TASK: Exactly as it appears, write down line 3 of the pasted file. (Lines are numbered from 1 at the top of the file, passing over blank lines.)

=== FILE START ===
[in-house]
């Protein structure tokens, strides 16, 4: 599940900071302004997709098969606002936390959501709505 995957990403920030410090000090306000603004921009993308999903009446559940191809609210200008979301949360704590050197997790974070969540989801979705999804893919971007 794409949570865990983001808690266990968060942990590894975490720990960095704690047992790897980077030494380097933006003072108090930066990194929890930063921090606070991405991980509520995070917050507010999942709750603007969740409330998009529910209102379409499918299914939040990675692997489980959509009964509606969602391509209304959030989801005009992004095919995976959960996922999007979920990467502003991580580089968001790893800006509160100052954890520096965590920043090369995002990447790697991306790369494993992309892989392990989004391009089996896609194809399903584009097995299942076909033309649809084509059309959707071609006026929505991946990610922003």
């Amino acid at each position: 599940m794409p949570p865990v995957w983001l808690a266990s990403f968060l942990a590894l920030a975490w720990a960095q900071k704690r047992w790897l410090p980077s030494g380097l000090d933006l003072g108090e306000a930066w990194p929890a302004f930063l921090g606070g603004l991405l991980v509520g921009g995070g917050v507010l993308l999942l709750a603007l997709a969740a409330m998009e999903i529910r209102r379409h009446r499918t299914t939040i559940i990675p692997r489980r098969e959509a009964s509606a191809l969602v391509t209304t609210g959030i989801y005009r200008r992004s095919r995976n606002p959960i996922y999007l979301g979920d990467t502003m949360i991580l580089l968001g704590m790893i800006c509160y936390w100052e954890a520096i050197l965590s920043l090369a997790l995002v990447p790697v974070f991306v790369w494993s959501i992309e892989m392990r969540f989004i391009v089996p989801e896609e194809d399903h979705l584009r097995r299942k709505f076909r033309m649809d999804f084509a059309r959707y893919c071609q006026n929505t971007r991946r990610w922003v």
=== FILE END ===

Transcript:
């Amino acid at each position: 599940m794409p949570p865990v995957w983001l808690a266990s990403f968060l942990a590894l920030a975490w720990a960095q900071k704690r047992w790897l410090p980077s030494g380097l000090d933006l003072g108090e306000a930066w990194p929890a302004f930063l921090g606070g603004l991405l991980v509520g921009g995070g917050v507010l993308l999942l709750a603007l997709a969740a409330m998009e999903i529910r209102r379409h009446r499918t299914t939040i559940i990675p692997r489980r098969e959509a009964s509606a191809l969602v391509t209304t609210g959030i989801y005009r200008r992004s095919r995976n606002p959960i996922y999007l979301g979920d990467t502003m949360i991580l580089l968001g704590m790893i800006c509160y936390w100052e954890a520096i050197l965590s920043l090369a997790l995002v990447p790697v974070f991306v790369w494993s959501i992309e892989m392990r969540f989004i391009v089996p989801e896609e194809d399903h979705l584009r097995r299942k709505f076909r033309m649809d999804f084509a059309r959707y893919c071609q006026n929505t971007r991946r990610w922003v």